We saw/feared where it would go and now it’s gone there.

Was it there 10 years ago? I don’t think so. At least not so explicitly.

They’ve been an advertising company since 2000, so I’d argue that yes it was there, people just didn’t recognise it/gave them the benefit of the doubt.

Granted, advertising in the early 2000s was vastly different though. It was served organically, with none of the tracking or embedded-scripting nonsense that's ubiquitous today (whether from Google or other actors). The very notion of "ad-blocking" or "tracker-blocking" would have made no sense back then.

While tracker-blocking in today's sense would have made no sense, there certainly was ad-blocking and cookie-blocking before the 2000s.

AdSubtract advertised it's ability to block doubleclick.com cookies in March of 2000: https://www.computerworld.com.au/article/91102/adsubtract_bl...

The article also mentions Siemens' WebWasher product which blocked cookies. Other cookie-blocking products were released in the same time period.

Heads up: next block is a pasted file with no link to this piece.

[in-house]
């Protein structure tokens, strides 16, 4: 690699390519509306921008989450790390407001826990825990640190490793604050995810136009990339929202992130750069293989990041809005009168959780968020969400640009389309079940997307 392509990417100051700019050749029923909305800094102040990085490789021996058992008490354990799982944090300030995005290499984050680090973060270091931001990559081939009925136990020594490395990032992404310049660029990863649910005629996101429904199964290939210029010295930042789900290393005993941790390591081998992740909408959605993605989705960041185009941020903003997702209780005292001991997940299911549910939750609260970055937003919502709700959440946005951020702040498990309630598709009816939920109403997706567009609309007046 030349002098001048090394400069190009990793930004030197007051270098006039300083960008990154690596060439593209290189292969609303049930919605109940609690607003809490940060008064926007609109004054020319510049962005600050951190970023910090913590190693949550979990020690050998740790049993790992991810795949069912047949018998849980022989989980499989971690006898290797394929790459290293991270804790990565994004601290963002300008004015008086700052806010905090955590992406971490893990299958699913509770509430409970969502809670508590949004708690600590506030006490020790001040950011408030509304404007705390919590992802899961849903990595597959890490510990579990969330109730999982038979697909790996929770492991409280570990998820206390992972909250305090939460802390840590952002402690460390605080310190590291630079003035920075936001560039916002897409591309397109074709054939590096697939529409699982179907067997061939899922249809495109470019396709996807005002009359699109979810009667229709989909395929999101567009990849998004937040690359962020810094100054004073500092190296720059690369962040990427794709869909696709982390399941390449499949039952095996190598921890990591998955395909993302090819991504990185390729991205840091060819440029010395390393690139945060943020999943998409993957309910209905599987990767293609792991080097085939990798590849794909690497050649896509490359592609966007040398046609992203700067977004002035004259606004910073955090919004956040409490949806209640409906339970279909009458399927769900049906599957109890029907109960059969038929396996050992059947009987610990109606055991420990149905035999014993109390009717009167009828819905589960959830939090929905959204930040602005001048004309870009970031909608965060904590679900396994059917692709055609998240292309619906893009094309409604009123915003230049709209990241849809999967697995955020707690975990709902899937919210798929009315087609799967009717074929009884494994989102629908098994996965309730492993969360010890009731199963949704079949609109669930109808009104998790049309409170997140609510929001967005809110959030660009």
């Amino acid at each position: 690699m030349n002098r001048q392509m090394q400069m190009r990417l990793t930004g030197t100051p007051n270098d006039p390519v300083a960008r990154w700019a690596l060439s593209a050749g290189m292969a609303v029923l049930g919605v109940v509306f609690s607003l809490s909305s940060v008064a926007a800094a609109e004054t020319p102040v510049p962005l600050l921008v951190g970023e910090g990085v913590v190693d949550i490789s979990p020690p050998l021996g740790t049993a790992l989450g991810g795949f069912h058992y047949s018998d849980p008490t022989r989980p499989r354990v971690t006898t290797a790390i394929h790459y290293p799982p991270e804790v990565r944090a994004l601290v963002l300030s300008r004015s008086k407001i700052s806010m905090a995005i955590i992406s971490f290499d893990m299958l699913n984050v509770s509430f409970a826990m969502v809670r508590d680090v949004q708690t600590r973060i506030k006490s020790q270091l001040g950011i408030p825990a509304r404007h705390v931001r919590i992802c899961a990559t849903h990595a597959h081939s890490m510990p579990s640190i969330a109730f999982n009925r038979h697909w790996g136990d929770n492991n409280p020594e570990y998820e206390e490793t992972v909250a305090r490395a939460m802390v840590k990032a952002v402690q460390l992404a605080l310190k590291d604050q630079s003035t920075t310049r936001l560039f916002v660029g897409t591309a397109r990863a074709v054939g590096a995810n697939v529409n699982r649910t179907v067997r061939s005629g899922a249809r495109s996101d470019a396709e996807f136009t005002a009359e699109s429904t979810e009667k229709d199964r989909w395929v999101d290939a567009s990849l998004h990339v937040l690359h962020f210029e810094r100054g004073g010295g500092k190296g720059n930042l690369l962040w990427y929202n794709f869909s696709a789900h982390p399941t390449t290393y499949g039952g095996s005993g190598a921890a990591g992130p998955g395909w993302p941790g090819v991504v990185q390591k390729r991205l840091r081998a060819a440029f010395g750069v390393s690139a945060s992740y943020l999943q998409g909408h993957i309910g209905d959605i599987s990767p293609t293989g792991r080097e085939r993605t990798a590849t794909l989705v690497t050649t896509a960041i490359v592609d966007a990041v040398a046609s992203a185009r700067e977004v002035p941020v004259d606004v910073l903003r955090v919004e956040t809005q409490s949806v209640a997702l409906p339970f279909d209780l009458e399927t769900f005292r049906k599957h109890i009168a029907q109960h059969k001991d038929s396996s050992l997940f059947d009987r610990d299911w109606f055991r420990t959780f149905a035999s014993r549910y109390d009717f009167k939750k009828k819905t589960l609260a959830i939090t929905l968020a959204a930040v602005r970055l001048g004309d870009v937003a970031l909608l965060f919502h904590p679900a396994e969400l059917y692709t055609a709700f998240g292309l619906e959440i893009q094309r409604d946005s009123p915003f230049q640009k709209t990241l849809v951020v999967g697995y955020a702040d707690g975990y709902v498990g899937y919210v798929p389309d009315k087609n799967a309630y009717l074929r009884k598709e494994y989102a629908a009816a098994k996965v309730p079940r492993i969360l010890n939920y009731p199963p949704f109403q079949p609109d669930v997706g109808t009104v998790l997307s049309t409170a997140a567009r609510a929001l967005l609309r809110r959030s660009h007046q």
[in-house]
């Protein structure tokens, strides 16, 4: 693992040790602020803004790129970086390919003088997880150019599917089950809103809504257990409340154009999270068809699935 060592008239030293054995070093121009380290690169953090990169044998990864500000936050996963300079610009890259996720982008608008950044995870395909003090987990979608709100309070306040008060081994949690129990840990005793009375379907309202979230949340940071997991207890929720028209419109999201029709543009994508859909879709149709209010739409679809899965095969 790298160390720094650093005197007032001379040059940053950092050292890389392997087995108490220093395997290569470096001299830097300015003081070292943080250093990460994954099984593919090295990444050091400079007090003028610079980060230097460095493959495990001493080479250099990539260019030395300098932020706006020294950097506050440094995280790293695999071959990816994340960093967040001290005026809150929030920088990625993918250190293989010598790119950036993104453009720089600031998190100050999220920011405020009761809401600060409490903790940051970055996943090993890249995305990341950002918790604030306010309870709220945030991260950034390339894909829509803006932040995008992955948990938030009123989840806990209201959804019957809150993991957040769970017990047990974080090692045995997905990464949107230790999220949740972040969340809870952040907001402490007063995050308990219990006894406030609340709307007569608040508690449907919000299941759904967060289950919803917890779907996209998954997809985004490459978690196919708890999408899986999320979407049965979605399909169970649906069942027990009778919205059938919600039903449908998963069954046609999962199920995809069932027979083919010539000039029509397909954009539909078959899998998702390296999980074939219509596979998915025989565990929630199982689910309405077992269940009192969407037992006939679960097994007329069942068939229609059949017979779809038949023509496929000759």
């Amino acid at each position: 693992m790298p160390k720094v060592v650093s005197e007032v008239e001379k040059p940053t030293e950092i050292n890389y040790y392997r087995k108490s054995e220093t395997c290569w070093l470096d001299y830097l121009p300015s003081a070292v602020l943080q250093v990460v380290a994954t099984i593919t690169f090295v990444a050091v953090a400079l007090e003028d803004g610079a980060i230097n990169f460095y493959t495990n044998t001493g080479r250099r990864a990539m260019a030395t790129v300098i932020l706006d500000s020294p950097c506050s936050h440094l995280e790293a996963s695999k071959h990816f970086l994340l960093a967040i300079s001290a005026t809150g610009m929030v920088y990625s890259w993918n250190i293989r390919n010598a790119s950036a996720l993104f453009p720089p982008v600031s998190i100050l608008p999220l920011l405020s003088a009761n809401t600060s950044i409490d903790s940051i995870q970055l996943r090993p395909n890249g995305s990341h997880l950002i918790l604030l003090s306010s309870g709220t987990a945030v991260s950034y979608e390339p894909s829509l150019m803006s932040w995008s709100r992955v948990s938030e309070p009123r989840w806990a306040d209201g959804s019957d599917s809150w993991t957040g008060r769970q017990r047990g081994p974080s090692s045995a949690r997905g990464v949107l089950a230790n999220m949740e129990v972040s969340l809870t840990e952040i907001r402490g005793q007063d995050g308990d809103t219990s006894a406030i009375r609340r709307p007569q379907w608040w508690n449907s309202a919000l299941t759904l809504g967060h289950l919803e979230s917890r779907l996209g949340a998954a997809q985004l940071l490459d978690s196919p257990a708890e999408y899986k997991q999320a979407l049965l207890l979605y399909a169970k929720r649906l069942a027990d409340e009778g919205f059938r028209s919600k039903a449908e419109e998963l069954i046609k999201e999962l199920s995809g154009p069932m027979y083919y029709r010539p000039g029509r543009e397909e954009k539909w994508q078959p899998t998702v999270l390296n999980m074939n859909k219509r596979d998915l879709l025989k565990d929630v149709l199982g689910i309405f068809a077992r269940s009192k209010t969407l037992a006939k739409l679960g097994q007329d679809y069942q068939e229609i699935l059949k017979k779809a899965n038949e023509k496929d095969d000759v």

I was referring more to their motivation for doing things, not specific shitbag things they do now.

I remember using Privoxy back in the early 2000s because even then certain ad networks were regularly serving up malicious content and pop-ups.

at that time Google was the good guy serving up only text ads.

- Yeah, hate that Google walled garden. Much better to go with Apple.

- Yeah, that gmail specific stuff is evil, except it isn't gmail specific at all.

- Yeah, killing browsers with Chrome. Just like IE6 except it's open source, cross-platform, evergreen, and pushes standards forward rather then trying to subvert them. The biggest problem now is others like MS using their browser engine is reducing diversity, but I guess that's their fault for making it open source. evil!